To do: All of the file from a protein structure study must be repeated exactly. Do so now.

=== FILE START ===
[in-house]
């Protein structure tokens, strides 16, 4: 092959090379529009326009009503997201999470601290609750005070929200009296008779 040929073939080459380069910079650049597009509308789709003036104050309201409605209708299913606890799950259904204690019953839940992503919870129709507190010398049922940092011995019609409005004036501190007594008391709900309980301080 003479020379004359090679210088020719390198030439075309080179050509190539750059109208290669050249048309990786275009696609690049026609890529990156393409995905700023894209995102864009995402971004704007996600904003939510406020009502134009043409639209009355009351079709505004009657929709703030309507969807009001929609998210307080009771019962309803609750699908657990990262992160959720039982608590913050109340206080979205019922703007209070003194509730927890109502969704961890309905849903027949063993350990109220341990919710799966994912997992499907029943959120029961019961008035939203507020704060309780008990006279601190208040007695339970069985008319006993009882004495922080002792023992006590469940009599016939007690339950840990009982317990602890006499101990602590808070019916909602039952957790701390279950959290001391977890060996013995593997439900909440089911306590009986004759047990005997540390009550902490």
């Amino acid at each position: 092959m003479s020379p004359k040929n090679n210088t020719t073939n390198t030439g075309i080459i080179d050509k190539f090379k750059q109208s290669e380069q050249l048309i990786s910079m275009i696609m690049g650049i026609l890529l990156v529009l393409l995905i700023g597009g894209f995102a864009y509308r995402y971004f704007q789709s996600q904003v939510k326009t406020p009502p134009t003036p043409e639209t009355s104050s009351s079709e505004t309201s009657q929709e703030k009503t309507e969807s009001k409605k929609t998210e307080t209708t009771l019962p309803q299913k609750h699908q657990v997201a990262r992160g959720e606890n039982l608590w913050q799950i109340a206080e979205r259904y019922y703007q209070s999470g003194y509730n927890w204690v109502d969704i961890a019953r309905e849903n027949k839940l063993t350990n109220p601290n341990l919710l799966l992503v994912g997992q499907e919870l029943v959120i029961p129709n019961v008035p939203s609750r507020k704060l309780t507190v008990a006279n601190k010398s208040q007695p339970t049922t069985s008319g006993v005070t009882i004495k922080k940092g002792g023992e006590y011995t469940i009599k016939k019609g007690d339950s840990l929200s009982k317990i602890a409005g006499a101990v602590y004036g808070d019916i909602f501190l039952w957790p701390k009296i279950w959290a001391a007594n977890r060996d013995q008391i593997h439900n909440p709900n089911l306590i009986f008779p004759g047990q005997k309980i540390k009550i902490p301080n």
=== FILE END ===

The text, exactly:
[in-house]
């Protein structure tokens, strides 16, 4: 092959090379529009326009009503997201999470601290609750005070929200009296008779 040929073939080459380069910079650049597009509308789709003036104050309201409605209708299913606890799950259904204690019953839940992503919870129709507190010398049922940092011995019609409005004036501190007594008391709900309980301080 003479020379004359090679210088020719390198030439075309080179050509190539750059109208290669050249048309990786275009696609690049026609890529990156393409995905700023894209995102864009995402971004704007996600904003939510406020009502134009043409639209009355009351079709505004009657929709703030309507969807009001929609998210307080009771019962309803609750699908657990990262992160959720039982608590913050109340206080979205019922703007209070003194509730927890109502969704961890309905849903027949063993350990109220341990919710799966994912997992499907029943959120029961019961008035939203507020704060309780008990006279601190208040007695339970069985008319006993009882004495922080002792023992006590469940009599016939007690339950840990009982317990602890006499101990602590808070019916909602039952957790701390279950959290001391977890060996013995593997439900909440089911306590009986004759047990005997540390009550902490």
């Amino acid at each position: 092959m003479s020379p004359k040929n090679n210088t020719t073939n390198t030439g075309i080459i080179d050509k190539f090379k750059q109208s290669e380069q050249l048309i990786s910079m275009i696609m690049g650049i026609l890529l990156v529009l393409l995905i700023g597009g894209f995102a864009y509308r995402y971004f704007q789709s996600q904003v939510k326009t406020p009502p134009t003036p043409e639209t009355s104050s009351s079709e505004t309201s009657q929709e703030k009503t309507e969807s009001k409605k929609t998210e307080t209708t009771l019962p309803q299913k609750h699908q657990v997201a990262r992160g959720e606890n039982l608590w913050q799950i109340a206080e979205r259904y019922y703007q209070s999470g003194y509730n927890w204690v109502d969704i961890a019953r309905e849903n027949k839940l063993t350990n109220p601290n341990l919710l799966l992503v994912g997992q499907e919870l029943v959120i029961p129709n019961v008035p939203s609750r507020k704060l309780t507190v008990a006279n601190k010398s208040q007695p339970t049922t069985s008319g006993v005070t009882i004495k922080k940092g002792g023992e006590y011995t469940i009599k016939k019609g007690d339950s840990l929200s009982k317990i602890a409005g006499a101990v602590y004036g808070d019916i909602f501190l039952w957790p701390k009296i279950w959290a001391a007594n977890r060996d013995q008391i593997h439900n909440p709900n089911l306590i009986f008779p004759g047990q005997k309980i540390k009550i902490p301080n």